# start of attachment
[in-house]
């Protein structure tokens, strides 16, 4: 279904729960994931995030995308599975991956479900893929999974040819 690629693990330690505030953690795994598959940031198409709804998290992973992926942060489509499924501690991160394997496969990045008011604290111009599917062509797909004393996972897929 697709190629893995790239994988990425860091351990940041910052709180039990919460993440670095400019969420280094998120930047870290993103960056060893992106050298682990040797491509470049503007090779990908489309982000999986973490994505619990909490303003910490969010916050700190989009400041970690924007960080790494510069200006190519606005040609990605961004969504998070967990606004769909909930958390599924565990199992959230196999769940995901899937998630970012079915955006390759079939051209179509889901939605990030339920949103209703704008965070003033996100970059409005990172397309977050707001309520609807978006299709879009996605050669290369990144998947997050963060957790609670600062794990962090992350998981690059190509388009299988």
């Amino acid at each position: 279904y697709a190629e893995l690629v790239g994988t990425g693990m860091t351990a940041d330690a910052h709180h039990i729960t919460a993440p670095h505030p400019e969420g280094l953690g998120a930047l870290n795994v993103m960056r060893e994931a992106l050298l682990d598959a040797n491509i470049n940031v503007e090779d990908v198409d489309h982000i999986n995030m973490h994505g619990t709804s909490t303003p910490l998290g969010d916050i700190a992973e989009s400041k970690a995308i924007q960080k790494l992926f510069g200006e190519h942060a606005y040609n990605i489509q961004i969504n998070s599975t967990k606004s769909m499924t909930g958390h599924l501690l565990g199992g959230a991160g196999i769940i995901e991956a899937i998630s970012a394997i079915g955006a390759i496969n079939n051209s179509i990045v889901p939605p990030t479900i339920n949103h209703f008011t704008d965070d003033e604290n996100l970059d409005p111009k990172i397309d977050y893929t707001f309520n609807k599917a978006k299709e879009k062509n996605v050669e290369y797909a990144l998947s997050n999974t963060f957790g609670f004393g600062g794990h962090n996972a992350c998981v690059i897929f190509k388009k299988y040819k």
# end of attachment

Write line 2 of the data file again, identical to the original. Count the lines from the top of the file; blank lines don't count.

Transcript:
């Protein structure tokens, strides 16, 4: 279904729960994931995030995308599975991956479900893929999974040819 690629693990330690505030953690795994598959940031198409709804998290992973992926942060489509499924501690991160394997496969990045008011604290111009599917062509797909004393996972897929 697709190629893995790239994988990425860091351990940041910052709180039990919460993440670095400019969420280094998120930047870290993103960056060893992106050298682990040797491509470049503007090779990908489309982000999986973490994505619990909490303003910490969010916050700190989009400041970690924007960080790494510069200006190519606005040609990605961004969504998070967990606004769909909930958390599924565990199992959230196999769940995901899937998630970012079915955006390759079939051209179509889901939605990030339920949103209703704008965070003033996100970059409005990172397309977050707001309520609807978006299709879009996605050669290369990144998947997050963060957790609670600062794990962090992350998981690059190509388009299988």